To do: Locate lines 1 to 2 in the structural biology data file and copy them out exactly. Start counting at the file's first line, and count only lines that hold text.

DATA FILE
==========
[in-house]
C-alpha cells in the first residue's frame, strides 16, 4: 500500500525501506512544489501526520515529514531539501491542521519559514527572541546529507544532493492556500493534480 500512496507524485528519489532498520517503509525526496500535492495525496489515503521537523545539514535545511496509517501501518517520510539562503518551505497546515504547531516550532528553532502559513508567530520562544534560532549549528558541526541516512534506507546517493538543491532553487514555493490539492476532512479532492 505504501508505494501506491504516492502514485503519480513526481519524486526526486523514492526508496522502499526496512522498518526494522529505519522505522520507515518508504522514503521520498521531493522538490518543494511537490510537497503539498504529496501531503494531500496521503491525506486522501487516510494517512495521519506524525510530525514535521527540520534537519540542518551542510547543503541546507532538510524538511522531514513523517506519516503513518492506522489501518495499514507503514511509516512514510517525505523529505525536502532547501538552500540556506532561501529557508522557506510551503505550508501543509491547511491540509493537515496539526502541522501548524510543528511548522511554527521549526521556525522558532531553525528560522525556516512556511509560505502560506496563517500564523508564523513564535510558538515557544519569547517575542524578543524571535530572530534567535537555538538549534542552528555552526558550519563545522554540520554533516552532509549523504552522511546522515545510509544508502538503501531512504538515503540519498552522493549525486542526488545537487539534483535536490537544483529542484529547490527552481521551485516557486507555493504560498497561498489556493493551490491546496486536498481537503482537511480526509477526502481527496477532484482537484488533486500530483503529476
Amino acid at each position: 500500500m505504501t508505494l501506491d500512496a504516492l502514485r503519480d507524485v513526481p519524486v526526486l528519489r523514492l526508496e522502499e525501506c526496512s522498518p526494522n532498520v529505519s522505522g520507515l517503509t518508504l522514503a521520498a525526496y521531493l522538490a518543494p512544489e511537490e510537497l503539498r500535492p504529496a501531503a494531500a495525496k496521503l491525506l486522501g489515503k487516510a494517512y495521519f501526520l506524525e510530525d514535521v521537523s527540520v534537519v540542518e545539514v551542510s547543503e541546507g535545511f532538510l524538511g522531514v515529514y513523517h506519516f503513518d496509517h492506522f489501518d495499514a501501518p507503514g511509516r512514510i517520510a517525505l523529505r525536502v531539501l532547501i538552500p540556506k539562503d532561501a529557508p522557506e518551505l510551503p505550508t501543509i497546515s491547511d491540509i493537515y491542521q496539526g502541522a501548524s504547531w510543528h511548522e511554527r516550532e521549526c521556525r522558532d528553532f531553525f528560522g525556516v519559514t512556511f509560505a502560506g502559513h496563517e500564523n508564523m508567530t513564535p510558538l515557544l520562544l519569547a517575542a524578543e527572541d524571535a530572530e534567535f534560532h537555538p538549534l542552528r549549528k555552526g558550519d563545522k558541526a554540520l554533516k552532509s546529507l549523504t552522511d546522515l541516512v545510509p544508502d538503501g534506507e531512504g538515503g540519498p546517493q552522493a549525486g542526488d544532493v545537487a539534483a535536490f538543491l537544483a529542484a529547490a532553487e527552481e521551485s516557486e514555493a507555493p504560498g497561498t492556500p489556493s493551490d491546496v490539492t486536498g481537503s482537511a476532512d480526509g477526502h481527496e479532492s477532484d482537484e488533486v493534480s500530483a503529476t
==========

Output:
[in-house]
C-alpha cells in the first residue's frame, strides 16, 4: 500500500525501506512544489501526520515529514531539501491542521519559514527572541546529507544532493492556500493534480 500512496507524485528519489532498520517503509525526496500535492495525496489515503521537523545539514535545511496509517501501518517520510539562503518551505497546515504547531516550532528553532502559513508567530520562544534560532549549528558541526541516512534506507546517493538543491532553487514555493490539492476532512479532492 505504501508505494501506491504516492502514485503519480513526481519524486526526486523514492526508496522502499526496512522498518526494522529505519522505522520507515518508504522514503521520498521531493522538490518543494511537490510537497503539498504529496501531503494531500496521503491525506486522501487516510494517512495521519506524525510530525514535521527540520534537519540542518551542510547543503541546507532538510524538511522531514513523517506519516503513518492506522489501518495499514507503514511509516512514510517525505523529505525536502532547501538552500540556506532561501529557508522557506510551503505550508501543509491547511491540509493537515496539526502541522501548524510543528511548522511554527521549526521556525522558532531553525528560522525556516512556511509560505502560506496563517500564523508564523513564535510558538515557544519569547517575542524578543524571535530572530534567535537555538538549534542552528555552526558550519563545522554540520554533516552532509549523504552522511546522515545510509544508502538503501531512504538515503540519498552522493549525486542526488545537487539534483535536490537544483529542484529547490527552481521551485516557486507555493504560498497561498489556493493551490491546496486536498481537503482537511480526509477526502481527496477532484482537484488533486500530483503529476